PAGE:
You Asked: Does Pilates Count as Strength Training?

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By: , SparkPeople Blogger
3/28/2014 5:00 AM   :  13 comments   :  27,682 Views

This is not an easy question for me to answer. As a certified Pilates instructor and long-time Pilates practitioner, I've seen the many benefits of Pilates first-hand, and with many of my students. Pilates can sculpt your core, help you stand taller, improve your balance, tone your muscles and even prevent and relieve certain issues like lower back pain. I'm a huge advocate of Pilates and think it can benefit any body—male or female, young or old, beginner or athlete.
 
But I also have training and certifications in more traditional forms of fitness, such as personal training. So I also know how important it is to strengthen your muscles against progressively challenging resistance levels. The benefits you get from strength training, such as improved bone density, increased muscle tone and strength, a healthier heart, and improved metabolic rate come as a result of resistance training. A by-the-book definition of strength training means working your muscles to fatigue (meaning you can't do another rep in good form) with progressively heavier resistance over time. These variables aren't present traditional Pilates, which does not work the muscles to fatigue or continuoulsly increase resistance as you get stronger. This means that realistically, you will not get the same benefits attributed to strength training by doing Pilates alone.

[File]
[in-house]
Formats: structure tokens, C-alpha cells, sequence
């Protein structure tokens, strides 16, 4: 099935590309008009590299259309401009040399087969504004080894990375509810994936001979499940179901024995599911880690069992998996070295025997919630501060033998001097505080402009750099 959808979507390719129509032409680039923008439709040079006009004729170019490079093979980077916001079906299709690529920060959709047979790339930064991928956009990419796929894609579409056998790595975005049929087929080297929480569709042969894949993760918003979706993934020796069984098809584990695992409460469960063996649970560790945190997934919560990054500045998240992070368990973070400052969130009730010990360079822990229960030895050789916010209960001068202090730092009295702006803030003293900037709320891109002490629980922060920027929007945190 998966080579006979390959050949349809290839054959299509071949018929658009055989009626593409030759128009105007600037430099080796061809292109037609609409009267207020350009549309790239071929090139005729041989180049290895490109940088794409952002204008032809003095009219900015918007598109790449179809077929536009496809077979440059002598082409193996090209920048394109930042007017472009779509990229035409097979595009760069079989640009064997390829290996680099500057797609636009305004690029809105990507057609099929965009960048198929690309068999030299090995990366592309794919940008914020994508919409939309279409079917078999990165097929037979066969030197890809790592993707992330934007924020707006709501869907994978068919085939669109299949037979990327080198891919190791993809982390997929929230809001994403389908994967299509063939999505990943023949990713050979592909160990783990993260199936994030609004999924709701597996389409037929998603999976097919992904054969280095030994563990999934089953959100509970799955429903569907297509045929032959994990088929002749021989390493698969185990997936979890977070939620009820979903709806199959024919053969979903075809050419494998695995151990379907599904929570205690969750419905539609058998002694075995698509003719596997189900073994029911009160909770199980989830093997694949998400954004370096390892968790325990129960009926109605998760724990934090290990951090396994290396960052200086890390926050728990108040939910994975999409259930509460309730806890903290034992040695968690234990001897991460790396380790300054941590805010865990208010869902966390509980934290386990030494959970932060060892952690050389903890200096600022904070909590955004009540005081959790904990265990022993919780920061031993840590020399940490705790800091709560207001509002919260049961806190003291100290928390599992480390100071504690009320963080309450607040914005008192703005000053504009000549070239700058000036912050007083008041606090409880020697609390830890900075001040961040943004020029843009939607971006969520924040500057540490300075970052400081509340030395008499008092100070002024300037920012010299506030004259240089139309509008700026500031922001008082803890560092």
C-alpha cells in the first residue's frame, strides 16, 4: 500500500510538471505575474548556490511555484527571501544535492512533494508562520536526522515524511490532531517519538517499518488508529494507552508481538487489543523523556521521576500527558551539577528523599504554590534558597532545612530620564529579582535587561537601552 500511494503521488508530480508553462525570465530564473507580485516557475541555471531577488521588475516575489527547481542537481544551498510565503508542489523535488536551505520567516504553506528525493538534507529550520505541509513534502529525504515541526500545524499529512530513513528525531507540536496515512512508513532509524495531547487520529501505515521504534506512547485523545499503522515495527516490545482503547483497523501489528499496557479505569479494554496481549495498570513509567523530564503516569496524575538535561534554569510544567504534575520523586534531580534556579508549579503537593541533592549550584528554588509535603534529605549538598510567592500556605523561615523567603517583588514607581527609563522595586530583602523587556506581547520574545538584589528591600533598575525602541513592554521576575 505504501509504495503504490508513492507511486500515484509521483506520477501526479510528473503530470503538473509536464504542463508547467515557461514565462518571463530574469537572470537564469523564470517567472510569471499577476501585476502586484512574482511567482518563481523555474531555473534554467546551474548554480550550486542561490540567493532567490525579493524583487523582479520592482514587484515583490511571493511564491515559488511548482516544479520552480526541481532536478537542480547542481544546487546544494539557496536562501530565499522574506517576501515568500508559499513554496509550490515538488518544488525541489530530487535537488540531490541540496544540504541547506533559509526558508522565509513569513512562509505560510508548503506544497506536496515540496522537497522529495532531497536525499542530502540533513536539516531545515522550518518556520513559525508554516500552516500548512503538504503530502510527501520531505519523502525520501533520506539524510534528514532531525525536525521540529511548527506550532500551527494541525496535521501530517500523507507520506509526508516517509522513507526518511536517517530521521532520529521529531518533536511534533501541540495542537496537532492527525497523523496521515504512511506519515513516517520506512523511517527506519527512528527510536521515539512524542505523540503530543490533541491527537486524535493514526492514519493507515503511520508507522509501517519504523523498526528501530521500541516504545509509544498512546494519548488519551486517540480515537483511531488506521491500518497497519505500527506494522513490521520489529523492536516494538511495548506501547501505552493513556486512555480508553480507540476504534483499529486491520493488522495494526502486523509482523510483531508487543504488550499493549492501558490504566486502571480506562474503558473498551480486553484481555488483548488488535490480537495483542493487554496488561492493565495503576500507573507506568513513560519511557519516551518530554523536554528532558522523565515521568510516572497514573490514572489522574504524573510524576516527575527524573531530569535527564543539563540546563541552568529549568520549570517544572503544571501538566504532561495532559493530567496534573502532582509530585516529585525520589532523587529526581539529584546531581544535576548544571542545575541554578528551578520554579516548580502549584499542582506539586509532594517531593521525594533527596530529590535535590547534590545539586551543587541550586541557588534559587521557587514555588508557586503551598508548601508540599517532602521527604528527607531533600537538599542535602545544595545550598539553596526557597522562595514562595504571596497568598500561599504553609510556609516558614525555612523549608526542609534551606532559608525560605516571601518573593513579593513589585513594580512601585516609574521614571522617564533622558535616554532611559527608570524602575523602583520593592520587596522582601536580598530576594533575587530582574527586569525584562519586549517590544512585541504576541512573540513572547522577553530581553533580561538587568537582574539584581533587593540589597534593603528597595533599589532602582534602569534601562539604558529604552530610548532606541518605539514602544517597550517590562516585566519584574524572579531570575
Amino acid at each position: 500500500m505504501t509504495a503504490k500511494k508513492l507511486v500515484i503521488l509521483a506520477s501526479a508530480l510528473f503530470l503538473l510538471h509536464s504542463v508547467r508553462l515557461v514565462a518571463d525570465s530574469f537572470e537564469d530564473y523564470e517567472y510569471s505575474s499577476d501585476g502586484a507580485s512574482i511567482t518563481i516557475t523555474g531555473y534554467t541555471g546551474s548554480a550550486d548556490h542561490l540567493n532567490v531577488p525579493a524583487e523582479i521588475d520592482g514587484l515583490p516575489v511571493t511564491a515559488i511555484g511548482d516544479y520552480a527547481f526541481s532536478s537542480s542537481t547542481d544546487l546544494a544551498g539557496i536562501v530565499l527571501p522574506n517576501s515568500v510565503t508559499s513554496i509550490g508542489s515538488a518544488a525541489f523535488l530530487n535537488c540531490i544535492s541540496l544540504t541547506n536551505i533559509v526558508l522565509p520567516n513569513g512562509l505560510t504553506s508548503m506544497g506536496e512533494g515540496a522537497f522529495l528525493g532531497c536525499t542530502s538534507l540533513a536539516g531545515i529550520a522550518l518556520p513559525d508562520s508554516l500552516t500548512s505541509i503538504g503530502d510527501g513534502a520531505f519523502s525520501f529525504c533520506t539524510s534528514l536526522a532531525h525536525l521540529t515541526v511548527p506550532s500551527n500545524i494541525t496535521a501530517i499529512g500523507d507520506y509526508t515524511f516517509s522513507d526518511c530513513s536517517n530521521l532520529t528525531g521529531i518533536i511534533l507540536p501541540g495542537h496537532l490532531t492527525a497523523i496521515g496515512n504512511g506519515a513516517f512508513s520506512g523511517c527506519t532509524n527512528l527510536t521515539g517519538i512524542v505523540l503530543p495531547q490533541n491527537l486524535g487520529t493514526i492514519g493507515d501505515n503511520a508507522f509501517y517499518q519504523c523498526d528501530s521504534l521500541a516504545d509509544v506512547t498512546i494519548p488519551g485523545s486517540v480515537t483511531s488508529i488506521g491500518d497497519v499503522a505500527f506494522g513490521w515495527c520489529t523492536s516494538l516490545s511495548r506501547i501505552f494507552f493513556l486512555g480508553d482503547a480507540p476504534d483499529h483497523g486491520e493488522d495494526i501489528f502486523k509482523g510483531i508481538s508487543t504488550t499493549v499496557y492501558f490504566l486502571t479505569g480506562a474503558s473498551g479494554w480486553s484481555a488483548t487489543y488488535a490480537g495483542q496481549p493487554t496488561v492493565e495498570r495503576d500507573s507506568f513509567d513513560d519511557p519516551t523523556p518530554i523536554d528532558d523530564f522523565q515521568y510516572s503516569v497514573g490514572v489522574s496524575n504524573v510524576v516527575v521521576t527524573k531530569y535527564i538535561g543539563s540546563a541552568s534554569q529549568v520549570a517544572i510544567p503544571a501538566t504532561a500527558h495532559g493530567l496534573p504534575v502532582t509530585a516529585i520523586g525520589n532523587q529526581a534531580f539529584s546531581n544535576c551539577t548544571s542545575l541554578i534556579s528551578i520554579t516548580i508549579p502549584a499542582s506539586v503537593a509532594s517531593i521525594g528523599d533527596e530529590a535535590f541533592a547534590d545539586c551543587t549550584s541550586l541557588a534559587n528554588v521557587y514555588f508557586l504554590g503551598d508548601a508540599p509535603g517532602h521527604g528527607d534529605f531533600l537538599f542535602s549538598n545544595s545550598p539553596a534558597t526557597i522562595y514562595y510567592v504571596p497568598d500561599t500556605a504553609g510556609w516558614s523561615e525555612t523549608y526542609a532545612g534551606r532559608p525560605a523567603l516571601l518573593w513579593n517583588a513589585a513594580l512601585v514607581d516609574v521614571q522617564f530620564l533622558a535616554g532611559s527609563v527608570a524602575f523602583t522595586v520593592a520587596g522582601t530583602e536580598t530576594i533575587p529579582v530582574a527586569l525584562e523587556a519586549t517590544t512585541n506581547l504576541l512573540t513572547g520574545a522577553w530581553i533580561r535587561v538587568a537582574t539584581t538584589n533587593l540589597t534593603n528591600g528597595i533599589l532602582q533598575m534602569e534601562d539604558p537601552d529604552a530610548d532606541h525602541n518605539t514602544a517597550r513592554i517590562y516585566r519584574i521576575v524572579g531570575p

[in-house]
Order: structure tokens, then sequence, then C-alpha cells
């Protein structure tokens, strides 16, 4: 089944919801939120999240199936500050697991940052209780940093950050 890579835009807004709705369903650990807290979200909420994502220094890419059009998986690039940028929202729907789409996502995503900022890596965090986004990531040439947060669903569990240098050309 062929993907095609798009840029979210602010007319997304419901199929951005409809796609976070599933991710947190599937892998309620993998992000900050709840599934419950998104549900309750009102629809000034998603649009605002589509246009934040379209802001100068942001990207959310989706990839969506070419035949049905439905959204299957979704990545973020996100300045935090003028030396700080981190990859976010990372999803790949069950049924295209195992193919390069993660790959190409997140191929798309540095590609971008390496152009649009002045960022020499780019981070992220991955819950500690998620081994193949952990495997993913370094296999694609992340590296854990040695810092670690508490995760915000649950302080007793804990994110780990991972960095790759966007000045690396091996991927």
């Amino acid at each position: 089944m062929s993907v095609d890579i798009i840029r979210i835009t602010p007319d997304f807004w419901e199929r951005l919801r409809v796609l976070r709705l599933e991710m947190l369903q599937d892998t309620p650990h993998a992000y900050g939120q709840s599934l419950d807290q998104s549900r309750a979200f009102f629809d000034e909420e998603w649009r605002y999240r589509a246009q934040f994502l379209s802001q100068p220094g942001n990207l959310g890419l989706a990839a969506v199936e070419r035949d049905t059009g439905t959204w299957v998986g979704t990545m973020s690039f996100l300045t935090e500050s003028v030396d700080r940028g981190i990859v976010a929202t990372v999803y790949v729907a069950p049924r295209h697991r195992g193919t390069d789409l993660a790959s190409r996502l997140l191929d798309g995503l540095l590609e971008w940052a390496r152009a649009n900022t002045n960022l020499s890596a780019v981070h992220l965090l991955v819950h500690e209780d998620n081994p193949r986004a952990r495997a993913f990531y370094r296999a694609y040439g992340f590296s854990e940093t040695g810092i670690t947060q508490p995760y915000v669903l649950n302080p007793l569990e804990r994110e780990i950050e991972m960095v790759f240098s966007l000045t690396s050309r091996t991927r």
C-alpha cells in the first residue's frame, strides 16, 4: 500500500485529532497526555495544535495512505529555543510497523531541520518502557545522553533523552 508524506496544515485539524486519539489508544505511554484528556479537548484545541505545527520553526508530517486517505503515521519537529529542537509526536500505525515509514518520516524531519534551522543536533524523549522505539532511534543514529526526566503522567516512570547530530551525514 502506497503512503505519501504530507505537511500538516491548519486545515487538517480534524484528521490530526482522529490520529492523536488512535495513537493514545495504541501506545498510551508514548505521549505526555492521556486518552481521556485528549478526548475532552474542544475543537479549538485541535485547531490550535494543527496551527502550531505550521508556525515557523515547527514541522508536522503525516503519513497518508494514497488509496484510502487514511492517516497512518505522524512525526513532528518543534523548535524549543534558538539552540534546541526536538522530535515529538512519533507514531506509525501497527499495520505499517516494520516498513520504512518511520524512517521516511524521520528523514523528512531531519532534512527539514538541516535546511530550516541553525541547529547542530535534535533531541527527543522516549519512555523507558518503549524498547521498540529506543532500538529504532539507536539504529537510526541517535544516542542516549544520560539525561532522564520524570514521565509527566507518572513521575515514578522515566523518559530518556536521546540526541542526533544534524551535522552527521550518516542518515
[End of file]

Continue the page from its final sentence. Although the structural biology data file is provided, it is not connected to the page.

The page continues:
Yes, anyone who is new to Pilates will experience some benefits like increased strength (in certain muscle groups) and will probably see some improvements in muscle tone and strength. But for most people, those benefits will plateau and reach a maintenance level rather than continuously getting better. There's nothing wrong with that, if that is your only goal. Doing Pilates is certainly better than doing nothing at all, and doing Pilates is definitely a good way to begin strengthening your body if weight training intimidates you. If you are completely opposed to doing strength training, or can't for some health or medical reason, you will still see some strength benefits from a Pilates-based fitness program. But if you want to build increased muscle strength and achieve optimal fitness, adding traditional strength-building exercises is essential.   
 
Considering these facts, my recommendation would be to do both Pilates and strength training if possible. Aim for traditional strength training at least twice a week. That should be your main priority. Then, fit in Pilates (or other mind-body forms of exercise, such as yoga) once or twice a week if you can. These non-traditional exercises don't always meet strict definitions for "cardio" or "strength training" but we know that they still have many health and fitness benefits. I like to think of them as supplemental to a well-rounded fitness program.

No one form of exercise is the only thing you need to achieve ideal body composition and fitness. Variety is essential! Cover your bases first (strength training, stretching, cardio training), then fit in the extras where you can.
 
Do you agree or disagree? Do you think Pilates can take the place of strength training?


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